Take the 2-minute tour ×
German Language Stack Exchange is a question and answer site for speakers of German wanting to discuss the finer points of the language and translation. It's 100% free, no registration required.

When writing project plans or the like, there are often 2 ways to nominalize verbs in order to describe activities, for instance:

Using a suffix:

Testen

  1. Entwicklung von Testspezifikationen

  2. Generierung von Testdaten

  3. Durchführung der Tests

  4. Auswertung der Ergebnisse

vs.

Using the infinitive:

Testen

  1. Entwickeln von Testspezifikationen

  2. Generieren von Testdaten

  3. Durchführen der Tests

  4. Auswerten der Ergebnisse

I know, both are correct, but which one should be the preferred form? I assume, the text should be consistent, so should I always use the same form? However, sometimes there are not both forms possible (or uncommon), for instance:

Lesen / Studieren des Konzepts <--> Lesung(!?) / Studierung(!?) / Studium des Konzepts


Aufnehmen von Berichten <--> Aufnehmung(!?) / Aufnahme von Berichten

Sometimes there are even 3 or more ways:

Konzipieren / Konzipierung / Konzeption des [...]

Any recommendations here?

share|improve this question
2  
You confused infinitive and suffix (which should be derivative). –  Toscho Sep 12 '13 at 12:54
    
@Toscho Yes, oops ;) Thx, fixed that. –  marsze Sep 12 '13 at 13:07
    
In many cases I'd just not use nouns but verbs and avoid an overly complicated structure. Frequently these nouns go along with passive voice, making the text yet another tad harder to read. In a project plan I'd rather write "Alice entwickelt die Testspezifikation", "Berta stellt Testdaten zusammen", "Conrad führt die Tests durch", etc. –  Robert Feb 26 at 14:43

5 Answers 5

Recommendation:

  1. Would one way be confusing? (e.g. Konzeption is used in the meaning of Konzept as well as das Konzipieren.) Then use the other.

  2. Have you used the term before in the same paper? Then use the same form used before.

  3. Are you inside a structure, where the question arises multiple times at the same point? (e.g. your enumeration above) Then use the same form everywhere inside the structure.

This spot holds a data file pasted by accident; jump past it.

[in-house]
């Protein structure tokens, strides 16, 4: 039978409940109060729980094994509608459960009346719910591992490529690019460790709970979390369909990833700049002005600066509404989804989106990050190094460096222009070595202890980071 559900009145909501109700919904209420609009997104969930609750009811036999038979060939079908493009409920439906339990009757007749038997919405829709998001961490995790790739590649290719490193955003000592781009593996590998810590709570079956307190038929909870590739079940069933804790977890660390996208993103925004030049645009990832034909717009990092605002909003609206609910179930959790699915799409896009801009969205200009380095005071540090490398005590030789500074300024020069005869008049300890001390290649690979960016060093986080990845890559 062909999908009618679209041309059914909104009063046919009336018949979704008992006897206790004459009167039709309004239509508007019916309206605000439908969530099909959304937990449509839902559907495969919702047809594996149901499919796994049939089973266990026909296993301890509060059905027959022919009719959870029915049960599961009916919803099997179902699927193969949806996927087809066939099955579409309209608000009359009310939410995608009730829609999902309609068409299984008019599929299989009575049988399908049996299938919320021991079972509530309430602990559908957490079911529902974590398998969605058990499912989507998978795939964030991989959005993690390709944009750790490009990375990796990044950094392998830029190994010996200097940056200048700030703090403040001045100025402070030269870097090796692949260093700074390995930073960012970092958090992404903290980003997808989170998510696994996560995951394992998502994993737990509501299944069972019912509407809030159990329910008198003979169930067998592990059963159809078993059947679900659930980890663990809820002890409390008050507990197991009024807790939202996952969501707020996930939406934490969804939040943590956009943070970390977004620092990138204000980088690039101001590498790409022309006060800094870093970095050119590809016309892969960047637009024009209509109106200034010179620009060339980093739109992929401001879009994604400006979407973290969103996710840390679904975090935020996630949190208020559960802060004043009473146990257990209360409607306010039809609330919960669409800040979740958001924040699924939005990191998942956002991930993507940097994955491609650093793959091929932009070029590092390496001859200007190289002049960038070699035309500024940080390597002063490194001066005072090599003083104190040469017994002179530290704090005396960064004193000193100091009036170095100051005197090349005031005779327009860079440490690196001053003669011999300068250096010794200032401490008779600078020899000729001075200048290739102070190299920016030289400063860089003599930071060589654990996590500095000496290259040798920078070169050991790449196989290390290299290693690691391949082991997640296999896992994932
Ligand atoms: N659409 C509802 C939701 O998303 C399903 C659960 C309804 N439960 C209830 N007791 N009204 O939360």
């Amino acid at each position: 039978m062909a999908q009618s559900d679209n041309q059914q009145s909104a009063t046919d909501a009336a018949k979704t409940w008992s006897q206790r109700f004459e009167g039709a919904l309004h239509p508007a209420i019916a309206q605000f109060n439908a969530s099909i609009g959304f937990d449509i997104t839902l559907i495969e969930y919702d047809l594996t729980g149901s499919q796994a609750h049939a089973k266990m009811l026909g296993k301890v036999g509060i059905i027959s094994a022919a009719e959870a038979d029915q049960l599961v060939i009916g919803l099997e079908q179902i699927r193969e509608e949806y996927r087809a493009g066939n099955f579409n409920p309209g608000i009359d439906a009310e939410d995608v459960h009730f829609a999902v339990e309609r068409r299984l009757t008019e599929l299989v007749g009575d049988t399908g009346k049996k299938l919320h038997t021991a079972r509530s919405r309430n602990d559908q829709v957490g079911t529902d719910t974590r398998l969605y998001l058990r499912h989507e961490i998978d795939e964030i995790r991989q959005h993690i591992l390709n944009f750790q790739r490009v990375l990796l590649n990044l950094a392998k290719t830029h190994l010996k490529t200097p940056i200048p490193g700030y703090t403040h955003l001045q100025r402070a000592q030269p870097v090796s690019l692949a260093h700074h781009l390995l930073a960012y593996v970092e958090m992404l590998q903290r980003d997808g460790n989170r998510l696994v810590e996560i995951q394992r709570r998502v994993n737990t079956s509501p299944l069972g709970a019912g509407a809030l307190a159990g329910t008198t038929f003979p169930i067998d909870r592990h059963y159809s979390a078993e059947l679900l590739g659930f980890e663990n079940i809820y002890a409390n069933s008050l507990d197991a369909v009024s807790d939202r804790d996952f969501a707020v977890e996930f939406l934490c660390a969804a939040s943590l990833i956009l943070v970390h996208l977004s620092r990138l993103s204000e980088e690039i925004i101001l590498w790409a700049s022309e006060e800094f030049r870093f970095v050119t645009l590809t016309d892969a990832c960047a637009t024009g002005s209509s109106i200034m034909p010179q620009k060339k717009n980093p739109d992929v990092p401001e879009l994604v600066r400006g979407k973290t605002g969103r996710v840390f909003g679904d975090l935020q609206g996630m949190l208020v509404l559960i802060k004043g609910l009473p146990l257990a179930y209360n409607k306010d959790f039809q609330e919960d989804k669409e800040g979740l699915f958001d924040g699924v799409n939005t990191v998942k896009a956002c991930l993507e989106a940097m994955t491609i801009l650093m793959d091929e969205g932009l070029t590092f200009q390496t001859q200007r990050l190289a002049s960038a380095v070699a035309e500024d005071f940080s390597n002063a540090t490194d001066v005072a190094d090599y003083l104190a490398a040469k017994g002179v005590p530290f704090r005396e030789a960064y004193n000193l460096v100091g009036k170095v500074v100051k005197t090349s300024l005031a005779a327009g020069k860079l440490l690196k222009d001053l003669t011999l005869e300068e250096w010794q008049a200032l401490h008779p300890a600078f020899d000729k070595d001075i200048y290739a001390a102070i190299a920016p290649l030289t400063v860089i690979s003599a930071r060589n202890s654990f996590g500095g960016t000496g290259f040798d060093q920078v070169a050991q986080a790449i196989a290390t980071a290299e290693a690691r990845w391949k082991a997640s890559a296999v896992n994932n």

4. Is there a widely used derivative (what you describe as "suffix")? (e.g. Entwicklung but not necessarily Generierung) Then use that.

  5. Use the Nominalization (what you describe as infinitive).

share|improve this answer

I would also read from the infinitive form like "Auswerten" more weight on the action, while "Auswertung" is geared more towards the results of the evaluation.

share|improve this answer
    
Correct! In some cases, a slightly different meaning is conveyed. –  marsze Sep 14 '13 at 9:18

Whatever we "feel" as being the better choice can be seen if we look closely at the examples give.

  • In case we speak of the nominalized verb das Testen we may also want to choose a nominalized verb in the following.

  • If however we have a proper noun to where the following section relates we may prefer to use a suffixation to build a proper noun from a verb (in case there is no other noun available).

We can see this if we silghtly change the context of the given example (note that difference in meaning basically resulted in changing two letters only):

Suffixation:

Unter einem Test verstehen wir die

  1. Entwicklung von Testspezifikationen

  2. Generierung von Testdaten

  3. Durchführung der Tests

  4. Auswertung der Ergebnisse

Nominalized verb:

Mit Testen meinen wir das

  1. Entwickeln von Testspezifikationen

  2. Generieren von Testdaten

  3. Durchführen der Tests

  4. Auswerten der Ergebnisse

At the end it is more an issue of style than of grammar even though there is a slight shift in meaning as was nicely explained in the answer altready given.

share|improve this answer

Consider also that nominalized forms do have differences in meaning:

Bei der Nominalisierung werden verbale Ausdrücke in nominale Ausdrücke umgeformt, indem man Verben, Adjektivverben oder Funktionsverbgefüge durch Nomen ersetzt:

  • Nominalisierung von Verben:
    1. nominalisierter Infinitiv:
      • treffen - das Treffen
        parken - das Parken
    2. Nomen auf „ung“:
      • gründen - die Gründung
        fordern - die Forderung
    3. lexikalisiertes Nomen:
      • ankommen - die Ankunft
        beabsichtigen - die Absicht

Nominalisierte Infinitive (1) bezeichnen meist nur das Geschehen selbst, evtl. existierende parallele Formen (2,3) weisen demgegenüber oft Bedeutungs- unterschiede auf

das Danken (Geschehen) - der Dank (abgeschlossene Handlung)
das Mischen (Geschehen) - die Mischung (Ergebnis)
das Bescheinigen (Geschehen) - die Bescheinigung (Mittel)
http://www.wirtschaftsdeutsch.de/lehrmaterialien/grammatik-nominalisierung-A.pdf

share|improve this answer

There are actually three ways to do this (or four if you count the Latin import). The third way is the obscure suffix "icht", which was occurs so far as I know only in the word "kehricht", or "sweepings". I learned this fact from an earlier discussion on this same site, involving some of the same parties as in the present discussion.

Oddly enough, last week I wrote an article about the three different ways of making a verb into a noun, in which I compare the English, German, and Yiddish systems. I submitted this article to the local Jewish weekly and I expect it to appear in print tomorrow. I have put up a PDF of my article here. I hope you like it.

share|improve this answer

Your Answer

 
discard

By posting your answer, you agree to the privacy policy and terms of service.

Not the answer you're looking for? Browse other questions tagged or ask your own question.